The new Conservative Government has set itself a target of eliminating the country’s debt by 2018 and the Chancellor, George Osborne, has wasted no time in making a start to his deficit reduction programme.

Thursday 2 July 2015      Policy and campaigns blog
£200 million spending cut will do public health no favours

Last month he announced plans to make £3 billion of cuts to Government spending, outlining how much each Department would be required to reduce their budget.

For those of us with an interest in health, the news appeared at face value to be good. The NHS is one of the few areas of government spending that is protected, meaning that its budget is safe from the cuts being faced by other Westminster departments.

So when it was announced that the Department of Health would be asked to make £200 million of cuts, the Treasury confirmed the savings would be made from “non-NHS” spending. 

Unfortunately, all is not as it seems. While cuts to “non-NHS” spending may conjure up images of the departmental stationery budget being tightened, the reality of where this money may be cut from is much more worrying. Under the Health and Social Care Act of 2012, the public health budget in England – previously the responsibility of the NHS – was passed on to local authorities. So, the Government’s “non-NHS” £200 million spending cut looks likely to be coming out of the grant the Department of Health gives to local councils to spend on public health.

Local money

This is of real concern to us at Breast Cancer Now because among the services funded by councils’ public health budgets are those that are aimed at preventing people getting ill in the first place – including reducing people’s risk of getting breast cancer. Services such as helping people to manage their weight and be more physically active – both key lifestyle changes that can reduce not only the risk of breast cancer, but also many other diseases as well – could be under threat.

Our aim is to stop women and men dying from breast cancer and, ultimately, we want to stop people developing breast cancer in the first place. Right now, more women are being diagnosed with breast cancer than ever before. This year, more than 50,000 women will be told they have the disease. That’s one woman every 10 minutes.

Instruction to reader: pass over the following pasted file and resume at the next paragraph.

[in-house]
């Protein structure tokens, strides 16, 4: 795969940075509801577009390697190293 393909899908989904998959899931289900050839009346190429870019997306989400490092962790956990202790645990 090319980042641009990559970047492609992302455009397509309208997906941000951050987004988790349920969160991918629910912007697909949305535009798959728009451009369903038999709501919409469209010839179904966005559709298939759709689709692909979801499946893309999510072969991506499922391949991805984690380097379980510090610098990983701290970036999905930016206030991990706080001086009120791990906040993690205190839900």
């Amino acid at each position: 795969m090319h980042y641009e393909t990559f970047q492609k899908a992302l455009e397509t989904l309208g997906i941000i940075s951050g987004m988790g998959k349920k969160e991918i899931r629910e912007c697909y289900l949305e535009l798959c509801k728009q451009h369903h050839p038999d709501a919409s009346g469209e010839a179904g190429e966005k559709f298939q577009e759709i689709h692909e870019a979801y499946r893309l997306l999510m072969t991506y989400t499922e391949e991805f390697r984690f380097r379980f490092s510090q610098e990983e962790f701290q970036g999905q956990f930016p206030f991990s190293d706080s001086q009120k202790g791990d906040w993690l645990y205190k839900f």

Cutting back on locally provided public health services could make the situation worse. It certainly won’t make it any better.

Prevention is possible

Equally concerning is that the potential cut also flies in the face of the NHS’s own stated aims for the future of our health service. In its Five Year Forward View, published in October 2014, public health and prevention were put front and centre of the proposals:

“The first argument we make in this Forward View is that the future health of millions of children, the sustainability of the NHS, and the economic prosperity of Britain all now depend on a radical upgrade in prevention and public health.”

The Five Year Forward View received strong backing from the Government when it was announced and in the Conservative’s election manifesto, they committed to “implement the NHS’s own plan to improve health care even further – The Five Year Forward View.”

It is difficult to see how such a drastic cut to local councils’ public health budgets will support the NHS’s call for a “radical upgrade in prevention and public health”.

The World Cancer Research Fund estimates that 42% of breast cancer cases could be prevented through changes to people’s lifestyles. In England, it is local government that is tasked with helping people make these changes. To cut their budget contradicts what the NHS has called for and will set back efforts to prevent not just breast cancer but also a whole host of conditions.

And we are not alone in our concerns. We have joined charities including Macmillan Cancer Support, the British Heart Foundation and Age UK, as well as bodies such as the Royal Society for Public Health and Royal Society of Midwives, to write to the Times to publicly express our concern.

The Government has said it will consult on the proposed cuts. Let’s hope the consultation leads to a rethink, and rather than cutting the public health budget, it will be given the investment such an important issue needs.


About the author


Paul Head is Senior Campaigns Officer at Breast Cancer Now.

He supports our high-level campaigners and leads our campaigning work in Wales and Northern Ireland.